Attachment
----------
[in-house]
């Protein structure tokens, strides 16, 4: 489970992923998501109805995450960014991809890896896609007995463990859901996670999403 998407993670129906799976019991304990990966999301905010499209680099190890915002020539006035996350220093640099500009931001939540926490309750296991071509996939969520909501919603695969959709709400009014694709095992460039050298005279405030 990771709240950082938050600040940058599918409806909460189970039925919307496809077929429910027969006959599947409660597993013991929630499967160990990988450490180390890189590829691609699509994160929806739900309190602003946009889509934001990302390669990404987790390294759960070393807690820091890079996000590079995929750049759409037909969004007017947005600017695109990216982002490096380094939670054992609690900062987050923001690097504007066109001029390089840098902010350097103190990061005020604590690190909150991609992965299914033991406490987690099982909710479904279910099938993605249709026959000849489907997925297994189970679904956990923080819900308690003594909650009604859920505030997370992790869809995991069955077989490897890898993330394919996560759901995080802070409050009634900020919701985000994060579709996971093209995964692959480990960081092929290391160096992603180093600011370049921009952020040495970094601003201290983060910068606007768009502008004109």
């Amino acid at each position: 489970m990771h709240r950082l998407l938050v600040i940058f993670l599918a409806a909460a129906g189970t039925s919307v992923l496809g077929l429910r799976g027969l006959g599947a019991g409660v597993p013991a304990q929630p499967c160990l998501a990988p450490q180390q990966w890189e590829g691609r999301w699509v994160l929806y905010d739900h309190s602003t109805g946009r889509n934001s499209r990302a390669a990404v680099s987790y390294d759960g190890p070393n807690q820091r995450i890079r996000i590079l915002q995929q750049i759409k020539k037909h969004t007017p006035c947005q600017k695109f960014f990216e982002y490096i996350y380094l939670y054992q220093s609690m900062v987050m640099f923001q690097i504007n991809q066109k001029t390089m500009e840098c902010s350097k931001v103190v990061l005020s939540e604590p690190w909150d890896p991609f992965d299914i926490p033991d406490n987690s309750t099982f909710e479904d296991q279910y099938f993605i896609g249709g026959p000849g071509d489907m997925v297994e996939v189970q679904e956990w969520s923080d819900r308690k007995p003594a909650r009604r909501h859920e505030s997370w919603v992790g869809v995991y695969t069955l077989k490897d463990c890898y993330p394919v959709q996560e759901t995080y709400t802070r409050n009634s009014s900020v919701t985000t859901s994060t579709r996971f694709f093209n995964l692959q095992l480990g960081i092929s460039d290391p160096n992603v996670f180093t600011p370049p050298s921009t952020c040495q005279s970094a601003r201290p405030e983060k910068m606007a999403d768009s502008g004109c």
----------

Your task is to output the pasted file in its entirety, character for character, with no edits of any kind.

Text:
[in-house]
């Protein structure tokens, strides 16, 4: 489970992923998501109805995450960014991809890896896609007995463990859901996670999403 998407993670129906799976019991304990990966999301905010499209680099190890915002020539006035996350220093640099500009931001939540926490309750296991071509996939969520909501919603695969959709709400009014694709095992460039050298005279405030 990771709240950082938050600040940058599918409806909460189970039925919307496809077929429910027969006959599947409660597993013991929630499967160990990988450490180390890189590829691609699509994160929806739900309190602003946009889509934001990302390669990404987790390294759960070393807690820091890079996000590079995929750049759409037909969004007017947005600017695109990216982002490096380094939670054992609690900062987050923001690097504007066109001029390089840098902010350097103190990061005020604590690190909150991609992965299914033991406490987690099982909710479904279910099938993605249709026959000849489907997925297994189970679904956990923080819900308690003594909650009604859920505030997370992790869809995991069955077989490897890898993330394919996560759901995080802070409050009634900020919701985000994060579709996971093209995964692959480990960081092929290391160096992603180093600011370049921009952020040495970094601003201290983060910068606007768009502008004109």
């Amino acid at each position: 489970m990771h709240r950082l998407l938050v600040i940058f993670l599918a409806a909460a129906g189970t039925s919307v992923l496809g077929l429910r799976g027969l006959g599947a019991g409660v597993p013991a304990q929630p499967c160990l998501a990988p450490q180390q990966w890189e590829g691609r999301w699509v994160l929806y905010d739900h309190s602003t109805g946009r889509n934001s499209r990302a390669a990404v680099s987790y390294d759960g190890p070393n807690q820091r995450i890079r996000i590079l915002q995929q750049i759409k020539k037909h969004t007017p006035c947005q600017k695109f960014f990216e982002y490096i996350y380094l939670y054992q220093s609690m900062v987050m640099f923001q690097i504007n991809q066109k001029t390089m500009e840098c902010s350097k931001v103190v990061l005020s939540e604590p690190w909150d890896p991609f992965d299914i926490p033991d406490n987690s309750t099982f909710e479904d296991q279910y099938f993605i896609g249709g026959p000849g071509d489907m997925v297994e996939v189970q679904e956990w969520s923080d819900r308690k007995p003594a909650r009604r909501h859920e505030s997370w919603v992790g869809v995991y695969t069955l077989k490897d463990c890898y993330p394919v959709q996560e759901t995080y709400t802070r409050n009634s009014s900020v919701t985000t859901s994060t579709r996971f694709f093209n995964l692959q095992l480990g960081i092929s460039d290391p160096n992603v996670f180093t600011p370049p050298s921009t952020c040495q005279s970094a601003r201290p405030e983060k910068m606007a999403d768009s502008g004109c």